Here’s How P/E Ratios Can Help Us Understand Atresmedia Corporación de Medios de Comunicación, S.A. (BME:A3M)

This article is written for those who want to get better at using price to earnings ratios (P/E ratios). We’ll look at Atresmedia Corporación de Medios de Comunicación, S.A.’s (BME:A3M) P/E ratio and reflect on what it tells us about the company’s share price. Looking at earnings over the last twelve months, Atresmedia Corporación de Medios de Comunicación has a P/E ratio of 8.28. That means that at current prices, buyers pay €8.28 for every €1 in trailing yearly profits.

Check out our latest analysis for Atresmedia Corporación de Medios de Comunicación

How Do You Calculate A P/E Ratio?

The formula for P/E is:

Price to Earnings Ratio = Share Price ÷ Earnings per Share (EPS)

Or for Atresmedia Corporación de Medios de Comunicación:

P/E of 8.28 = EUR3.03 ÷ EUR0.37 (Based on the trailing twelve months to September 2019.)

Is A High Price-to-Earnings Ratio Good?

A higher P/E ratio means that buyers have to pay a higher price for each EUR1 the company has earned over the last year. That is not a good or a bad thing per se, but a high P/E does imply buyers are optimistic about the future.

Does Atresmedia Corporación de Medios de Comunicación Have A Relatively High Or Low P/E For Its Industry?

We can get an indication of market expectations by looking at the P/E ratio. We can see in the image below that the average P/E (19.1) for companies in the media industry is higher than Atresmedia Corporación de Medios de Comunicación’s P/E.

BME:A3M Price Estimation Relative to Market, February 23rd 2020
BME:A3M Price Estimation Relative to Market, February 23rd 2020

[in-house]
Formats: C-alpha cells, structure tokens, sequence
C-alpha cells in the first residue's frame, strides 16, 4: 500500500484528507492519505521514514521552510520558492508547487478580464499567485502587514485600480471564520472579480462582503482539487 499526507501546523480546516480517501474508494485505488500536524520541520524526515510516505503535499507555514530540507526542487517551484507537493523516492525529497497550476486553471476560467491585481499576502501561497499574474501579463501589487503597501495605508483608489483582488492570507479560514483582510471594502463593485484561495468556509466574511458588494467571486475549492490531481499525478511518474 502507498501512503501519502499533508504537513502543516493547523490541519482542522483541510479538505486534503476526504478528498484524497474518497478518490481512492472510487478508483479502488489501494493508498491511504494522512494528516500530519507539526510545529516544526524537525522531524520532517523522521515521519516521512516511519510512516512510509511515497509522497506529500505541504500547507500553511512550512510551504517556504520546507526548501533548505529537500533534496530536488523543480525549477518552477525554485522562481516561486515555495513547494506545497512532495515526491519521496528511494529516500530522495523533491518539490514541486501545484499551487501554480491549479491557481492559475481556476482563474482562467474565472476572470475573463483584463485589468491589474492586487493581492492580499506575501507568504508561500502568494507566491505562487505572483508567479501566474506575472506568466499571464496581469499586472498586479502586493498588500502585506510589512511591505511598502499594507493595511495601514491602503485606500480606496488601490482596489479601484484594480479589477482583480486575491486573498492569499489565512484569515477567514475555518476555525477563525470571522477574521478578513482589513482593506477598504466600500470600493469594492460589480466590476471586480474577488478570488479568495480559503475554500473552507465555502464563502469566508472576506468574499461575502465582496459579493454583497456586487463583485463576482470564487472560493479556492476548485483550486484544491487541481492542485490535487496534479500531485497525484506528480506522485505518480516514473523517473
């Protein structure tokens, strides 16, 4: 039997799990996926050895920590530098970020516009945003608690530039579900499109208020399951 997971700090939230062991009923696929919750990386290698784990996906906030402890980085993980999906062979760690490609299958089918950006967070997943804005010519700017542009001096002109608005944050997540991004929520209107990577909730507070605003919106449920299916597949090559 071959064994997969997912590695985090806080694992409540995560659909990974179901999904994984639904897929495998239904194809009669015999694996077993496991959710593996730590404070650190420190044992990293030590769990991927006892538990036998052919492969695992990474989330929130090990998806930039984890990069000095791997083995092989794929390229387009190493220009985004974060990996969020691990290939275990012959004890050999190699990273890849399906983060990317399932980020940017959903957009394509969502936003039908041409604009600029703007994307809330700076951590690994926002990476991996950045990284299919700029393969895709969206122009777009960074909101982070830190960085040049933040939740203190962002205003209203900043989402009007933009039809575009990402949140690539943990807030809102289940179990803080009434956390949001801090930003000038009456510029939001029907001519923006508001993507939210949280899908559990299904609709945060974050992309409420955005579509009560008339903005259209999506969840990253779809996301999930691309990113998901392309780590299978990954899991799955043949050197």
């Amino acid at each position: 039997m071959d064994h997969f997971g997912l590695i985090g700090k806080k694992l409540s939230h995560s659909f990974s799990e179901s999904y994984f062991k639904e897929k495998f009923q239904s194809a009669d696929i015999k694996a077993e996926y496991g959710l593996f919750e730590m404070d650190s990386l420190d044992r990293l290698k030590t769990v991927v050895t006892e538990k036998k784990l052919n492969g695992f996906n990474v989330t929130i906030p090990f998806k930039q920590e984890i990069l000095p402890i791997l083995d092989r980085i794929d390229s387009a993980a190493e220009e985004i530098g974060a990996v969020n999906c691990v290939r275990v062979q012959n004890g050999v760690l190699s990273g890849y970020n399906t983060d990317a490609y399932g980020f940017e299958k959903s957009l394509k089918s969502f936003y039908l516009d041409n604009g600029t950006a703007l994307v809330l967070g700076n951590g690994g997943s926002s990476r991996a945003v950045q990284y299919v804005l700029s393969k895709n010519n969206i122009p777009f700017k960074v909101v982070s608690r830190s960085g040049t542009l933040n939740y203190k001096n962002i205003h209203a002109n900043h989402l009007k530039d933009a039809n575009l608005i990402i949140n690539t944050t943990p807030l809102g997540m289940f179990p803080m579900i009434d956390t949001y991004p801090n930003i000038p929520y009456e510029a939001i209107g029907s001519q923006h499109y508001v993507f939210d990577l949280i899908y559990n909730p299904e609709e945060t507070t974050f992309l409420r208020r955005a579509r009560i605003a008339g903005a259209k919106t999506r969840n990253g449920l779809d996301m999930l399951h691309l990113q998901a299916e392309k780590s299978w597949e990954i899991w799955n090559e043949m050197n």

Atresmedia Corporación de Medios de Comunicación’s P/E tells us that market participants think it will not fare as well as its peers in the same industry. While current expectations are low, the stock could be undervalued if the situation is better than the market assumes. It is arguably worth checking if insiders are buying shares, because that might imply they believe the stock is undervalued.

How Growth Rates Impact P/E Ratios

Earnings growth rates have a big influence on P/E ratios. If earnings are growing quickly, then the ‘E’ in the equation will increase faster than it would otherwise. Therefore, even if you pay a high multiple of earnings now, that multiple will become lower in the future. So while a stock may look expensive based on past earnings, it could be cheap based on future earnings.

Atresmedia Corporación de Medios de Comunicación saw earnings per share decrease by 23% last year.

Don’t Forget: The P/E Does Not Account For Debt or Bank Deposits

The ‘Price’ in P/E reflects the market capitalization of the company. Thus, the metric does not reflect cash or debt held by the company. Theoretically, a business can improve its earnings (and produce a lower P/E in the future) by investing in growth. That means taking on debt (or spending its cash).

Such spending might be good or bad, overall, but the key point here is that you need to look at debt to understand the P/E ratio in context.

How Does Atresmedia Corporación de Medios de Comunicación’s Debt Impact Its P/E Ratio?

Net debt is 29% of Atresmedia Corporación de Medios de Comunicación’s market cap. While it’s worth keeping this in mind, it isn’t a worry.

The Bottom Line On Atresmedia Corporación de Medios de Comunicación’s P/E Ratio

Atresmedia Corporación de Medios de Comunicación trades on a P/E ratio of 8.3, which is below the ES market average of 17.1. The debt levels are not a major concern, but the lack of EPS growth is likely weighing on sentiment.

When the market is wrong about a stock, it gives savvy investors an opportunity. If it is underestimating a company, investors can make money by buying and holding the shares until the market corrects itself. So this free report on the analyst consensus forecasts could help you make a master move on this stock.

But note: Atresmedia Corporación de Medios de Comunicación may not be the best stock to buy. So take a peek at this free list of interesting companies with strong recent earnings growth (and a P/E ratio below 20).

If you spot an error that warrants correction, please contact the editor at editorial-team@simplywallst.com. This article by Simply Wall St is general in nature. It does not constitute a recommendation to buy or sell any stock, and does not take account of your objectives, or your financial situation. Simply Wall St has no position in the stocks mentioned.

We aim to bring you long-term focused research analysis driven by fundamental data. Note that our analysis may not factor in the latest price-sensitive company announcements or qualitative material. Thank you for reading.